Park City-Heber City bus route would be a Christmas gift
The next stop for a bus line is Heber City.
A private-sector transportation company recently launched a route connecting Park City and the Wasatch County community where scores of people who are part of the Park City work force live. The route ran for just two days before suspending service, but the owner of the Green Star Express intends to restart the buses soon, probably in the coming week.
The route could be an extraordinary opportunity for commuters who live in Heber City and work in Park City. And it could also offer important lessons for government officials if they someday pursue a public bus line from Park City to Heber City, an idea that has long been of intrigue to leaders in places like Park City, Summit County, Heber City and Wasatch County.
Green Star Express is a startup that operates a school bus on the route between Park City and Heber City. It is certainly too early to assess the success of the route, but we praise the firm for taking the risk to determine whether there will be enough riders to warrant the Heber City-to-Park City line.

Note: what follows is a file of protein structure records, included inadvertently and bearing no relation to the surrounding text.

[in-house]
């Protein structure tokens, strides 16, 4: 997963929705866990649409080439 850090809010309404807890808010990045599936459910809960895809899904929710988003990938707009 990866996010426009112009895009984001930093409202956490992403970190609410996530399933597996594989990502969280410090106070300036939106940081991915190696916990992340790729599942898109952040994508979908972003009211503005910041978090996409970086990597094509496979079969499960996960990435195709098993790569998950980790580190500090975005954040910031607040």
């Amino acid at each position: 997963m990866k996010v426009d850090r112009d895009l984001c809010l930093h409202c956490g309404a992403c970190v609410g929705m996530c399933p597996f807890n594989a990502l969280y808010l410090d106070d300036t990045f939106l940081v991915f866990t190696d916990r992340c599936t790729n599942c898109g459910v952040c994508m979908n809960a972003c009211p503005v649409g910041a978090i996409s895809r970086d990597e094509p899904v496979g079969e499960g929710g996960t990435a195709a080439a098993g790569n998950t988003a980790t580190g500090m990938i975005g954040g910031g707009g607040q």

It could be years before the government entities that would be involved in a bus line negotiate the necessary agreements, secure the vehicles required for such a route and then start rolling the buses along S.R. 248 and U.S. 40.
Green Star Express, as a privately held company, though, could simply decide there seems to be demand and then start the route, hoping there are enough riders. If there are, the numbers will pencil out for the company and the route will continue. If not, Green Star Express would likely scrap the service. That ability illustrates an advantage of the private sector over the public sector.
It is encouraging that Park City (the mountain resort) owner Vail Resorts has apparently shown some interest. If an employer that large eventually buys seats on the bus for its workers, other businesses may follow that lead. The prices of $3 for a one-way trip or a punch pass that offers a slight discount are reasonable for people who work at Park City businesses of any size, or their employers if they are willing to subsidize the trips.
Managing traffic along the S.R. 248 entryway has been challenging, regularly resulting in some of the worst backups in the Park City area. The Green Star Express will certainly not cut traffic by a measurable amount, but the company’s attempt to assist with the situation is worthy of praise.
It would be a nice gift for the community if the Green Star Express is able to restart service by the Christmas rush.
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